Engage students in a discussion about the clothes they are wearing, and what group or groups their clothing makes them a part of. (Some examples would be tie-dye fabrics association with a counter-culture outlook, urban street style clothes, and tee shirts featuring band names). What other kinds of clothing do you have that identifies you as a member of a different group? (Possibilities include team attire, choir gowns, and blue jeans). What clothing do you have that reflects your heritage? (Perhaps students have traditional ethnic garments such as kilts, dirndls and dashikis, or special clothes worn on holidays). Explain to the students that they will view a segment featuring bead artist Teri Greeves, whose beadwork reflects her heritage. Suggest that as they view her in her studio and listen to her story they should pay special attention to the way she connects her artwork to her heritage and identity.
View the segment on Teri Greeves in Origins on the Craft In America DVD.
Discuss the program with students. In what ways does the artist combine the past and the present in her artworks? (She uses traditional materials and techniques, she creates imagery that refers to stories important to native life, and she often beads modern-day objects such as sneakers and umbrellas). What role does her mother play in Teri Greeves’ artmaking process? (Greeves’ mother provides a connection with her Kiowa history and respect for traditional beadwork from many native cultures.) What role do her sons play in Teri Greeves’ artmaking process? (Greeves sensed a need to engage her sons with their Kiowa heritage. Examples include the Sunboyz presented as superheroes.) Help students understand that much of the artist’s pictorial imagery comes from her memories and stories associated with her heritage. What kind of imagery did the artist create with beads and what was the source of these images? (Images of parades remembered from her childhood, World War II soldiers and Sunboyz—all related to her heritage.)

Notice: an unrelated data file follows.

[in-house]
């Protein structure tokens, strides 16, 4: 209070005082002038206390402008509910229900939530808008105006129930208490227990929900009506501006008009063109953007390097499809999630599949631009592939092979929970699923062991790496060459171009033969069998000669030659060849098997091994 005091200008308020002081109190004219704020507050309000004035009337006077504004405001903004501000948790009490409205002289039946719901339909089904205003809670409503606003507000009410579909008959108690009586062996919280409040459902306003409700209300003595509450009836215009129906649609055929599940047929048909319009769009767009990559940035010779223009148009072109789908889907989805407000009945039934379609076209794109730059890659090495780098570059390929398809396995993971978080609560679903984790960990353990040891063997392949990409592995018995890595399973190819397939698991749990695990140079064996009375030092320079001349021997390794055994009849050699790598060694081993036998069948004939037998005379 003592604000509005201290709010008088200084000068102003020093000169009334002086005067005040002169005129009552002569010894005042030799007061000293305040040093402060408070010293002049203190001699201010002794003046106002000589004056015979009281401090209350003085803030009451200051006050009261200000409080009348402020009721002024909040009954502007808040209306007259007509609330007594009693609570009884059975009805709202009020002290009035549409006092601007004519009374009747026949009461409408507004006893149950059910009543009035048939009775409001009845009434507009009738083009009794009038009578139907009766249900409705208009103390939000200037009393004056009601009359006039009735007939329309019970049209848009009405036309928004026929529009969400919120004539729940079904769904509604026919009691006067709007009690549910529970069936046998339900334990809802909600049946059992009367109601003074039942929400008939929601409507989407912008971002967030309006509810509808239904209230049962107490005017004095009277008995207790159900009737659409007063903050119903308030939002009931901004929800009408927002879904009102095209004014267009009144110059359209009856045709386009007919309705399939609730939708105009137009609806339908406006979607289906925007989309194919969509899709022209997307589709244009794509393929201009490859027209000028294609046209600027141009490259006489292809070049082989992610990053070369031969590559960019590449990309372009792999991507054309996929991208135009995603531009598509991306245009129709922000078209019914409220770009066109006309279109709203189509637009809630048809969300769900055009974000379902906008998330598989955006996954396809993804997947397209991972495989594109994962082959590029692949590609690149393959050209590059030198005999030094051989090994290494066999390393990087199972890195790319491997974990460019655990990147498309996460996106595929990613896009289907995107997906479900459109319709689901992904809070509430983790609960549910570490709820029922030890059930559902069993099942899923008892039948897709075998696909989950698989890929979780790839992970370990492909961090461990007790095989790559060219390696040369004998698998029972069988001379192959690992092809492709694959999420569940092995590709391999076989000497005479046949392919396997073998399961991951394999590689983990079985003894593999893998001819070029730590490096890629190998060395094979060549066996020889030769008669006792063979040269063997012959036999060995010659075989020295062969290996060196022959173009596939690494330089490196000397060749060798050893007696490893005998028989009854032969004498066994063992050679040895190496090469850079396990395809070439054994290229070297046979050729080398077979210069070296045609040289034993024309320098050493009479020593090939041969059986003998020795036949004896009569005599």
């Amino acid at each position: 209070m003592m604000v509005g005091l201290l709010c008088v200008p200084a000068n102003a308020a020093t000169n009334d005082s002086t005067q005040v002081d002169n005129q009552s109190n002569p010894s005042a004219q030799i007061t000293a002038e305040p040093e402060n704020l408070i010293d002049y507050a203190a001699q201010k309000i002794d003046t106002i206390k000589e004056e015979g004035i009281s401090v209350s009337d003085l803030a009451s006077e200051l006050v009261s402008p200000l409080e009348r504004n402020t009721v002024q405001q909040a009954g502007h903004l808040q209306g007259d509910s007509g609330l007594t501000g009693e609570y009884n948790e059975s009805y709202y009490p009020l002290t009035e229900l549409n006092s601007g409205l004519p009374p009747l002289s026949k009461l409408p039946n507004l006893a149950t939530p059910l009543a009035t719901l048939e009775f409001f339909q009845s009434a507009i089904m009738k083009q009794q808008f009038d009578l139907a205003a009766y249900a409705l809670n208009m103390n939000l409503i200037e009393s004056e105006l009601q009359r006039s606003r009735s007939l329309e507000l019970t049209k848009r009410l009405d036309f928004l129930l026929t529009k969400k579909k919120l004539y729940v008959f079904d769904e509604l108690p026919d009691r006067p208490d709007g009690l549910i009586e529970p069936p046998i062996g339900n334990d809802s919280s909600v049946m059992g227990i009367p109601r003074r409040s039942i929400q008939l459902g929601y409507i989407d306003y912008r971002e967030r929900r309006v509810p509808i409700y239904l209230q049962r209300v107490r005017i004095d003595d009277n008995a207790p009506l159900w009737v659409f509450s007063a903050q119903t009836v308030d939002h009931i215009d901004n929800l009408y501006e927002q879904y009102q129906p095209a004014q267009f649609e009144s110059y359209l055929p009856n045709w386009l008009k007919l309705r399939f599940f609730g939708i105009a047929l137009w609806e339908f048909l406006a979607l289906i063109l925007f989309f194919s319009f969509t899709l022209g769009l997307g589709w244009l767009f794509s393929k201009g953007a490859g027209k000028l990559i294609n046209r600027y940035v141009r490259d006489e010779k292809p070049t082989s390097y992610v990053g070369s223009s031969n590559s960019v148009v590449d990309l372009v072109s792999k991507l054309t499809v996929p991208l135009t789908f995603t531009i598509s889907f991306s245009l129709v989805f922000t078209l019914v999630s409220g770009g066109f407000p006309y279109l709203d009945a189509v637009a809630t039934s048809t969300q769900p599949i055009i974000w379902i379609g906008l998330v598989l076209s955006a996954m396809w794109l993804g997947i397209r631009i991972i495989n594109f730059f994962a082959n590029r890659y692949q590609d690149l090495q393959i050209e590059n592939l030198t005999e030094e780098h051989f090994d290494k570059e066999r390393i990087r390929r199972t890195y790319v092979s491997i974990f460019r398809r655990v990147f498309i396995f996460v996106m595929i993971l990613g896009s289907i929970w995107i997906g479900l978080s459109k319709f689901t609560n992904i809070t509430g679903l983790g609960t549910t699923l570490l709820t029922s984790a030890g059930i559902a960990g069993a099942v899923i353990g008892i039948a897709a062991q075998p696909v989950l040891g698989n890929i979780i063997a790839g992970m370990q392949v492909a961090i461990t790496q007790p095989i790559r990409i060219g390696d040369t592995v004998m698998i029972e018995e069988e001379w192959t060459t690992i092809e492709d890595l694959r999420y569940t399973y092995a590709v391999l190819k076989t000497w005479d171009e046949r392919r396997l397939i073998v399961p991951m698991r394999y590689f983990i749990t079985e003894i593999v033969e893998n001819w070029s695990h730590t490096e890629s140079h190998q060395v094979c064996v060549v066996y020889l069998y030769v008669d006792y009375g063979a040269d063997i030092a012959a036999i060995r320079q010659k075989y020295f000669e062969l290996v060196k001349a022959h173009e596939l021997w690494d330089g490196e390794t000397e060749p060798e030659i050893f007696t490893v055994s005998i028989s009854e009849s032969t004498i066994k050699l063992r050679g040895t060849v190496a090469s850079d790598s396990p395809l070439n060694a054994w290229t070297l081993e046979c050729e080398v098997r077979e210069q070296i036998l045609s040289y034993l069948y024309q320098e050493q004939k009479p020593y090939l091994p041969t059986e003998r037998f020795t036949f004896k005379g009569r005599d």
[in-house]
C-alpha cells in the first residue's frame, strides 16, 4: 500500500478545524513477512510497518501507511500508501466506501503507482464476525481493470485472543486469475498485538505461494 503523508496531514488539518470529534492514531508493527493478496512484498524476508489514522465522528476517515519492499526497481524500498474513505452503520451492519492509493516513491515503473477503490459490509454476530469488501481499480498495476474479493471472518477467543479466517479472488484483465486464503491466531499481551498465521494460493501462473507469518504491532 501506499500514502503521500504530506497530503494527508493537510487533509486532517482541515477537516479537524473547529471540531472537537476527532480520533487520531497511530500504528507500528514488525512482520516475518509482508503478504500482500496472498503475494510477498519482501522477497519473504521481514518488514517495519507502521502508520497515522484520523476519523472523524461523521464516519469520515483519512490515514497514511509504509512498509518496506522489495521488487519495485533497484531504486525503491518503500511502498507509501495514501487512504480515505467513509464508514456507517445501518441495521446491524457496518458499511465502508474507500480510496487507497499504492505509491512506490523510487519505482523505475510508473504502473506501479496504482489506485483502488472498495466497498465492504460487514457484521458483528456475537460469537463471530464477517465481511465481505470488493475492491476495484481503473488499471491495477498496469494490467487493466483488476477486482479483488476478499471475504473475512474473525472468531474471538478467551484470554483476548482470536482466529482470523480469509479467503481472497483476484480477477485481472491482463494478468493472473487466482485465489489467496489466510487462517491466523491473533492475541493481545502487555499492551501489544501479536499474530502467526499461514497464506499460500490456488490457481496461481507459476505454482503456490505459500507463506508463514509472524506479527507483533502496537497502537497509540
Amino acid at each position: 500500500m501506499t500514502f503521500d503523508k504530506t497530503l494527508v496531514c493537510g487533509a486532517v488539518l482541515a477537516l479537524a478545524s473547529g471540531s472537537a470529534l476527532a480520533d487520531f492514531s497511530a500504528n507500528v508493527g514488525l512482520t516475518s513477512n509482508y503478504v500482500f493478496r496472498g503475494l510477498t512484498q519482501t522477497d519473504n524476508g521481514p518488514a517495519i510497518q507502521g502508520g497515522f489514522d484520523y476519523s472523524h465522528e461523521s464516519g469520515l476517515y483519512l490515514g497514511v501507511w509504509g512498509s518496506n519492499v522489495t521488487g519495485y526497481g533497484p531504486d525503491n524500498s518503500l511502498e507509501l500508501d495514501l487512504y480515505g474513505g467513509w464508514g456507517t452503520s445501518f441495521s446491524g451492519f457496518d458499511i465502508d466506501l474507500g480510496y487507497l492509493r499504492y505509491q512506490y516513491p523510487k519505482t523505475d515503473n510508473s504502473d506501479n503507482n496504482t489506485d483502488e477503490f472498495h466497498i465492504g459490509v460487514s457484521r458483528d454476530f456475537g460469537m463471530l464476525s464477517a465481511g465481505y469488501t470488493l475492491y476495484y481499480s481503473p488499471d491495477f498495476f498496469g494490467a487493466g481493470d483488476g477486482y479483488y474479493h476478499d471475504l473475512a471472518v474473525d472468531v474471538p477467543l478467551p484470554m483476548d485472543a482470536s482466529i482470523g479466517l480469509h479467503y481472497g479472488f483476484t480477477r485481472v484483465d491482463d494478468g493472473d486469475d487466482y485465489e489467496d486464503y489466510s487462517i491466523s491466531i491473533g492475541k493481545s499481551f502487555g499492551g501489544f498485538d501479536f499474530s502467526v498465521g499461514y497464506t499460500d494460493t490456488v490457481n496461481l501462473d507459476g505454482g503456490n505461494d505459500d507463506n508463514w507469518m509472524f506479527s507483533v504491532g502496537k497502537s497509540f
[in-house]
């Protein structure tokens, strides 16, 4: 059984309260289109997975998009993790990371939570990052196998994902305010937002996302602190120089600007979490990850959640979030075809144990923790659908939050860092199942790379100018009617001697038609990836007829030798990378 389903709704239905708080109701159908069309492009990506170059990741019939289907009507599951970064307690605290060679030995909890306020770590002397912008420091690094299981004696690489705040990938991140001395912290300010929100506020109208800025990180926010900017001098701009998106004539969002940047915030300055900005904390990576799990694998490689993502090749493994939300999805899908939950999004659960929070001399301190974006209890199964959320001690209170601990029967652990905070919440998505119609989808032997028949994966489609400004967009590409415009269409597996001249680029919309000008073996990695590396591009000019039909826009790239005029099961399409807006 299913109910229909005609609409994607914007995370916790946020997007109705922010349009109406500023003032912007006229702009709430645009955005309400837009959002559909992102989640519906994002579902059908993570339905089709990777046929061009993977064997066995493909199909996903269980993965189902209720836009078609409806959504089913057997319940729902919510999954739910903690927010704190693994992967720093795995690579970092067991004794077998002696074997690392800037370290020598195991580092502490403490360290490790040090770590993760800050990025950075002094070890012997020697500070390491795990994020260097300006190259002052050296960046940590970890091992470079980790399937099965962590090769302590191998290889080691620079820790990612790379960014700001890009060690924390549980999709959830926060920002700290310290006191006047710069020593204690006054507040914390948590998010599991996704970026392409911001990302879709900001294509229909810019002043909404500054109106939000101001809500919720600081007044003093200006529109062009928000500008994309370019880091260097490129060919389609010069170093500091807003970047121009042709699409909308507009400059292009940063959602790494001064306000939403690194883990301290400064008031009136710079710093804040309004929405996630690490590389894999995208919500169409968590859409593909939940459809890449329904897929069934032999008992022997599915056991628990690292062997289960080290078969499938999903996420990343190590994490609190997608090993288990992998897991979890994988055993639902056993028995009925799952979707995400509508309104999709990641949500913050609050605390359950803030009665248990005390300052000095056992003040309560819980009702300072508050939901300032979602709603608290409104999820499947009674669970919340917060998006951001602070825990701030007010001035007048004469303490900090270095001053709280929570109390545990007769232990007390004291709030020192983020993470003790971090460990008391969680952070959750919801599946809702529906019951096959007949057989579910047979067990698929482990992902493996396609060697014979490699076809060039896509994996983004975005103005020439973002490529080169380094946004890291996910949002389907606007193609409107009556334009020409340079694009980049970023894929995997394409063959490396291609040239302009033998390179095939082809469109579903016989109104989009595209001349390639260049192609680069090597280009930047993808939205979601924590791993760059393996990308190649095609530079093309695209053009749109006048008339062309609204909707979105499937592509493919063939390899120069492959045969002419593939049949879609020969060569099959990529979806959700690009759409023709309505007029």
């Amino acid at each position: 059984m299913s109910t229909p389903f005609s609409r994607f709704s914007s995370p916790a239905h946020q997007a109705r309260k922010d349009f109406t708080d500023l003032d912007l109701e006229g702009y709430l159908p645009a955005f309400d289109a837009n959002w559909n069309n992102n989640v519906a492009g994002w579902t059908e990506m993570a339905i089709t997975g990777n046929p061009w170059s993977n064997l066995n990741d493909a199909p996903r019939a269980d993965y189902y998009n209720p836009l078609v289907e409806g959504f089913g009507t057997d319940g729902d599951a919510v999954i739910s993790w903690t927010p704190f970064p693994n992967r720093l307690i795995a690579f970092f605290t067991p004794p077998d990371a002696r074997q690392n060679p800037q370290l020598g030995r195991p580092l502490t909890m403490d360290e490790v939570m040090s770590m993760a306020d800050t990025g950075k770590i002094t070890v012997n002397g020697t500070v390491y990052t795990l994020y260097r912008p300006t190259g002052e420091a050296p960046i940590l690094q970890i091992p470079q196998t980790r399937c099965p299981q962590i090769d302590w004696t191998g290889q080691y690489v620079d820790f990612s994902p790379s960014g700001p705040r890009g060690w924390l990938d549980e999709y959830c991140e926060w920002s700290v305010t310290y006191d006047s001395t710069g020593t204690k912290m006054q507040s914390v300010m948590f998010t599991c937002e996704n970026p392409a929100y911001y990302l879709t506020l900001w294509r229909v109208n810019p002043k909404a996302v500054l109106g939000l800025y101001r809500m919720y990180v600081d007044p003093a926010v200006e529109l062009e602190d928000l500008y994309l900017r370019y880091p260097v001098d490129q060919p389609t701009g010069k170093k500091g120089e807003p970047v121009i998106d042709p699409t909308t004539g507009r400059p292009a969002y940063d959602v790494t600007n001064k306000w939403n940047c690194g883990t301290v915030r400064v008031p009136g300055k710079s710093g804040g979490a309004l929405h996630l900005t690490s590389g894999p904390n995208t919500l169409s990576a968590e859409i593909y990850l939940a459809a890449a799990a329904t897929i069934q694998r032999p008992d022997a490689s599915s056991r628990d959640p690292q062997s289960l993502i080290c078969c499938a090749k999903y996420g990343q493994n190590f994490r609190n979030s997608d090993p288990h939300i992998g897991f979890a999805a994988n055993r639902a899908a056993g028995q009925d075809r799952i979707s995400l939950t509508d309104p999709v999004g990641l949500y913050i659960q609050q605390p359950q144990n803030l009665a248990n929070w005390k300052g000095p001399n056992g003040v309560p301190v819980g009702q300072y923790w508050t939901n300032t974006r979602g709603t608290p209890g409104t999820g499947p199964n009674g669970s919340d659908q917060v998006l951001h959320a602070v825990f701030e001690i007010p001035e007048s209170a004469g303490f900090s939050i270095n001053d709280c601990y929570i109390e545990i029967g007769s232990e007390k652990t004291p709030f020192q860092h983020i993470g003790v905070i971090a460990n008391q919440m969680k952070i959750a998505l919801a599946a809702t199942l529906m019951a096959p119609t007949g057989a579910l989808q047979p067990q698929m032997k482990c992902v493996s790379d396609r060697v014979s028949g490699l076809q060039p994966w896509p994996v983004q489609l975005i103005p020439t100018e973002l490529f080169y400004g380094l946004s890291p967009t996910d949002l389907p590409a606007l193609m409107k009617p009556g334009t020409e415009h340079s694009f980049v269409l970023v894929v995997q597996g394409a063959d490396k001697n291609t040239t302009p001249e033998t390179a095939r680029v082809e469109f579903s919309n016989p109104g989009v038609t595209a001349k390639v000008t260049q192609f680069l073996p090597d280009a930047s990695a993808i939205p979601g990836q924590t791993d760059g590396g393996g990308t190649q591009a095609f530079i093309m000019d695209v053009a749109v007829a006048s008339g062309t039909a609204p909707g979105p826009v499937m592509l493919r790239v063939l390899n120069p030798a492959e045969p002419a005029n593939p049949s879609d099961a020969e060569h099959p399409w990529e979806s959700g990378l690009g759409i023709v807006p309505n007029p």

View the video clip in which Teri Greeves and her mother discuss beaded garments.
Discuss the video clip. How do Greeves’ garments make the wearer part of a group? What value might this have? Being part of a group can make one feel comfortable and included. For Greeves, the beaded garments also show a pride in the group’s (Kiowa) heritage. Elicit comparable student experiences: How does it feel to be part of a group identified by clothing? Do you ever take pride in group identification?
(one 45 minute class)
Explain to students that they will be embellishing an item of their choice (or a patch of cloth provided by the teacher) with a design that has personal significance and can be representative of a group to which they belong.
To assist them in generating ideas for their own work, have students compare traditional beadwork with the work of Teri Greeves while completing the “Beadworking Past and Present” worksheet. They will need to access The National Museum of the American Indian and the Shiprock Gallery websites (or they may examine images from each that the teacher has printed out).